Tennessee, Virginia AGs Sue NCAA Following UT Investigation

By Jason Hall

January 31, 2024

Cheez-It Citrus Bowl - Iowa v Tennessee
Photo: Getty Images North America

The attorney generals of Tennessee and Virginia filed a lawsuit against the NCAA Wednesday (January 31) following its investigation into alleged NIL violations it claimed were committed by the University of Tennessee, the Associated Press reports.

The lawsuit, which was filed in the Eastern District of Tennessee, accuses the NCAA of “enforcing rules that unfairly restrict how athletes can commercially use their name, image and likeness at a critical juncture in the recruiting calendar.”

“These anticompetitive restrictions violate the Sherman Act, harm the States and the welfare of their athletes, and should be declared unlawful and enjoined," the lawsuit states.

The NCAA launched an investigation into the University of Tennessee and its booster-funded name, image and likeness collective, the Vol Club, run by Spyre Sports Group, in relation to the football program's recruitment of starting quarterback and former five-star prospect Nico Iamaleava. UT Chancellor Donde Plowman shared a letter firing back at NCAA President Charlie Baker following reports of the investigation.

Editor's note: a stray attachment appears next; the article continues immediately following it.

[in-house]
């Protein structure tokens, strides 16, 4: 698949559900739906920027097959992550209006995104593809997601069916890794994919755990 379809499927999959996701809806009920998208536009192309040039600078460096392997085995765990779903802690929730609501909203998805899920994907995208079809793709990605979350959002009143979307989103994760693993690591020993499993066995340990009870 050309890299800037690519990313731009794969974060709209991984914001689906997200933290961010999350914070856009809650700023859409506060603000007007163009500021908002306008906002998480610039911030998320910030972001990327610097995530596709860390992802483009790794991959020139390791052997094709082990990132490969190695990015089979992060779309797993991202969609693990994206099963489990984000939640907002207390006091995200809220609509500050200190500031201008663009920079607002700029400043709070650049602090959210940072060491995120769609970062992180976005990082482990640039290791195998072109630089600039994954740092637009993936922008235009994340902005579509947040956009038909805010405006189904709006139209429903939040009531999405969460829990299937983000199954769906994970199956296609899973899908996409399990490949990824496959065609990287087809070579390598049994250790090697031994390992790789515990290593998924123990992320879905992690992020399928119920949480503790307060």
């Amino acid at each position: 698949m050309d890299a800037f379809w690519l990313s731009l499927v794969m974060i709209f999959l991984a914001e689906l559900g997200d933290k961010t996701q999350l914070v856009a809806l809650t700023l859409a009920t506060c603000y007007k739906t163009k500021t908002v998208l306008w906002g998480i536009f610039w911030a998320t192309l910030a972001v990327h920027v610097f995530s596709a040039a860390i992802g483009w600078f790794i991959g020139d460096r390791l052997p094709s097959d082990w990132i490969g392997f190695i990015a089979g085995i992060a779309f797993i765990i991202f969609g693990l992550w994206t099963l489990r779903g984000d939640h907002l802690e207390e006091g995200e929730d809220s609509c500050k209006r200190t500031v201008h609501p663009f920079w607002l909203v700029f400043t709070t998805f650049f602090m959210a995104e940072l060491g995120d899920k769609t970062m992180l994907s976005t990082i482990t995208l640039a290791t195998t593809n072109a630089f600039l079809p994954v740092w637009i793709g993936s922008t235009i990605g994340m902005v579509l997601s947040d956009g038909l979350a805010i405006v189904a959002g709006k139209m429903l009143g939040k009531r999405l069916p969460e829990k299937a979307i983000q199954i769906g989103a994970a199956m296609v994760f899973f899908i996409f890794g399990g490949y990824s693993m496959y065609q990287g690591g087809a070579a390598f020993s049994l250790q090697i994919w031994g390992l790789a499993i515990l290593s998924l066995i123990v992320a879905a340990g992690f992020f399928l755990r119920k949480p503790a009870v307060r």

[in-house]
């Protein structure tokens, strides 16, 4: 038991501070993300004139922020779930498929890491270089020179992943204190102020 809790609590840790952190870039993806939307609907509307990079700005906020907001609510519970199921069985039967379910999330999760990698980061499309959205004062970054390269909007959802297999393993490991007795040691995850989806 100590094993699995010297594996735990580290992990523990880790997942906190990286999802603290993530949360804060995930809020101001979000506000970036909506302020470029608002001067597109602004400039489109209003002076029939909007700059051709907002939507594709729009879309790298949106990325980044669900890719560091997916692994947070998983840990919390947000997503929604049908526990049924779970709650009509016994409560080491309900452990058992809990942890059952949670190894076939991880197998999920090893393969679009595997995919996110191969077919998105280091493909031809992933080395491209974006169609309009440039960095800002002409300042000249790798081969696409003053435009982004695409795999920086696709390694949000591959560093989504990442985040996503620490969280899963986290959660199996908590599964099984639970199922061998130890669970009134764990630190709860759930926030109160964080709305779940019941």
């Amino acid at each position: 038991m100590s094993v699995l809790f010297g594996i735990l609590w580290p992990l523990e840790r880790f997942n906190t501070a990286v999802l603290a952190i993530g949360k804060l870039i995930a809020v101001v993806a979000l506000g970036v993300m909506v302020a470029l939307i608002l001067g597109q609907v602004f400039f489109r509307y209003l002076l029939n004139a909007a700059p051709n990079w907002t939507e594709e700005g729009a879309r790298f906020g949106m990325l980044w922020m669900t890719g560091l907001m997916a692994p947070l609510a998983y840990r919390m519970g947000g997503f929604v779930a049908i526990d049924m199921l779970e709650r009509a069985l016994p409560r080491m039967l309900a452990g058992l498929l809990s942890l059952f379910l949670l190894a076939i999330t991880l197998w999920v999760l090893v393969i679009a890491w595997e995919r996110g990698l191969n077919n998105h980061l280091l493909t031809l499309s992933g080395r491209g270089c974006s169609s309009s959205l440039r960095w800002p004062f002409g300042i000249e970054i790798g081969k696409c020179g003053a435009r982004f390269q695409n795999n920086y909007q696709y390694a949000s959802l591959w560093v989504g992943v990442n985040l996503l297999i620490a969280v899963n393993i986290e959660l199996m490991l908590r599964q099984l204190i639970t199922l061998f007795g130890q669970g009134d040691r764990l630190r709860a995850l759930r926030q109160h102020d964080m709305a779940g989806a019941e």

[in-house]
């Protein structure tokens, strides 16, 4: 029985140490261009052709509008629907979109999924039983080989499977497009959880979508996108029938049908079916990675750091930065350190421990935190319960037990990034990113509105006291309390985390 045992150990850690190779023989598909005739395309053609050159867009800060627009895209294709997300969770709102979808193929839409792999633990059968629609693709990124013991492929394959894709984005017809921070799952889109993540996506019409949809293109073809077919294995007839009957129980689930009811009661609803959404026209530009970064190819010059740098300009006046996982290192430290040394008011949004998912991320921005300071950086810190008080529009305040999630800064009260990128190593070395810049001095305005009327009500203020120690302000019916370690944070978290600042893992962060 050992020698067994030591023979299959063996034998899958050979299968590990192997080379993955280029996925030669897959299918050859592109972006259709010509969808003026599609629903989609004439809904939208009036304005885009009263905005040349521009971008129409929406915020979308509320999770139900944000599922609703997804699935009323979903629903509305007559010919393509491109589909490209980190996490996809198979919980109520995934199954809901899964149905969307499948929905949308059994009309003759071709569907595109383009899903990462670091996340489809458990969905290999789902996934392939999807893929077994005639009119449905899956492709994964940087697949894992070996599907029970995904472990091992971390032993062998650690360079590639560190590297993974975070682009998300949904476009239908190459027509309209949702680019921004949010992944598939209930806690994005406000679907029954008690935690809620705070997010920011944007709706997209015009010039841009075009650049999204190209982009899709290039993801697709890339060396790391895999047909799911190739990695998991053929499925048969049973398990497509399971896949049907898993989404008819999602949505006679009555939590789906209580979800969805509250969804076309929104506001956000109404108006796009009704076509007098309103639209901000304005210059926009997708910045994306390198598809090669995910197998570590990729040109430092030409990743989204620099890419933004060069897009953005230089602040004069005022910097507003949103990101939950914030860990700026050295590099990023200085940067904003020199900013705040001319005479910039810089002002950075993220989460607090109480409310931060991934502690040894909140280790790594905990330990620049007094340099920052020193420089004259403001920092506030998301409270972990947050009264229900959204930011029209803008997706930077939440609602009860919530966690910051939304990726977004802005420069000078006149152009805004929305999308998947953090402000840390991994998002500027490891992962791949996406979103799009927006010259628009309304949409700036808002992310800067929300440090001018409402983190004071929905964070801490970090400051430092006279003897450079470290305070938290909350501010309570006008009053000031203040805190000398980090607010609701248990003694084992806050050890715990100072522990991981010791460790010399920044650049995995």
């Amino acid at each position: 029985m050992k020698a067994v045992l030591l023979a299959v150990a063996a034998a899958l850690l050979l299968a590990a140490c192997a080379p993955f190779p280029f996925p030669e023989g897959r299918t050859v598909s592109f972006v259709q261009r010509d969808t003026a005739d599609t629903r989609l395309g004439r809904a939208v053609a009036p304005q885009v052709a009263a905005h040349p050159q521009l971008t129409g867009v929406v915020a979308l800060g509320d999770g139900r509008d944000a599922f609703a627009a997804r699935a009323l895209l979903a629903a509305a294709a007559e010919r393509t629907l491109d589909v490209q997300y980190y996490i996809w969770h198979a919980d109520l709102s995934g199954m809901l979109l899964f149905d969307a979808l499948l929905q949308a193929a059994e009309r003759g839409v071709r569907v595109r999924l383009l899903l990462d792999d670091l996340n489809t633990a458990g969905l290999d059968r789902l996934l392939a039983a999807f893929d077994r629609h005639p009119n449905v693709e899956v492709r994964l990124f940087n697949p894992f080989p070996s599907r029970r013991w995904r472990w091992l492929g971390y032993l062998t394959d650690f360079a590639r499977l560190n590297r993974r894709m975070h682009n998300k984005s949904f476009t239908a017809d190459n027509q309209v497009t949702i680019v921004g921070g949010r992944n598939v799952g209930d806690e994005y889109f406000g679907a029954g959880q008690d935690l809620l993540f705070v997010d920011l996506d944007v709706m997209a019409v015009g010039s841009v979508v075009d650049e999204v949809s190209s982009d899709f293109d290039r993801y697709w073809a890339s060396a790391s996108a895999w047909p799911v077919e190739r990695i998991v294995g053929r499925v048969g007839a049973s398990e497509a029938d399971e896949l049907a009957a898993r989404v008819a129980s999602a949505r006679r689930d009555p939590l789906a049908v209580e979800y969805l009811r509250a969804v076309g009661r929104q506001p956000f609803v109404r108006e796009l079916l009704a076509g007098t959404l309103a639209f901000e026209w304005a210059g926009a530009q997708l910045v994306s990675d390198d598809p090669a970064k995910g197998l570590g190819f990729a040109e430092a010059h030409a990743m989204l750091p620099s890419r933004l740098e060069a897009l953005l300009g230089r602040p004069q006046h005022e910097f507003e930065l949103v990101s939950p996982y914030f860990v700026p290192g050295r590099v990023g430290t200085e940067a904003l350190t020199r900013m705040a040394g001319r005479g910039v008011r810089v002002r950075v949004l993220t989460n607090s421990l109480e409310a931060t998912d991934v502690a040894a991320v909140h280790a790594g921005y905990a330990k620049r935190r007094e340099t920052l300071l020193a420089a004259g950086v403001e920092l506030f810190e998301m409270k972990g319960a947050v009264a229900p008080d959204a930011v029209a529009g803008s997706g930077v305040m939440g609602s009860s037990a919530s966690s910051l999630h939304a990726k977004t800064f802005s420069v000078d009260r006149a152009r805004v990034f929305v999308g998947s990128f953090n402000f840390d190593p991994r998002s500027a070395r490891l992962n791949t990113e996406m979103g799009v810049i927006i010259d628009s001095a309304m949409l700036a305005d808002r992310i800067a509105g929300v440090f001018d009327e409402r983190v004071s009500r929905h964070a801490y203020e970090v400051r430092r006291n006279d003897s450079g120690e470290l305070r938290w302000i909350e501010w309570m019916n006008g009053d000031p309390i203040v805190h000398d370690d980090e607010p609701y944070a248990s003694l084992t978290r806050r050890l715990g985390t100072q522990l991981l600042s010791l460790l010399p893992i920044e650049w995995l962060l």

"Instead, 2 1/2 years of vague and contradictory NCAA memos, emails and 'guidance' about name, image and likeness (NIL) has created extraordinary chaos that student-athletes and institutions are struggling to navigate," Plowman wrote. "In short, the NCAA is failing."

Tennessee Gov. Bill Lee issued a statement in support of Chancellor Plowman following the reported NCAA investigation.

"The University of Tennessee has been nothing but forthcoming with the NCAA, and I thank Chancellor Donde Plowman for taking a stand on behalf of all universities and student athletes," Lee said. "It's time for the NCAA to establish clear rules in the interest of student athletes, rather than try to retroactively enforce ever-changing name, image and likeness guidelines."

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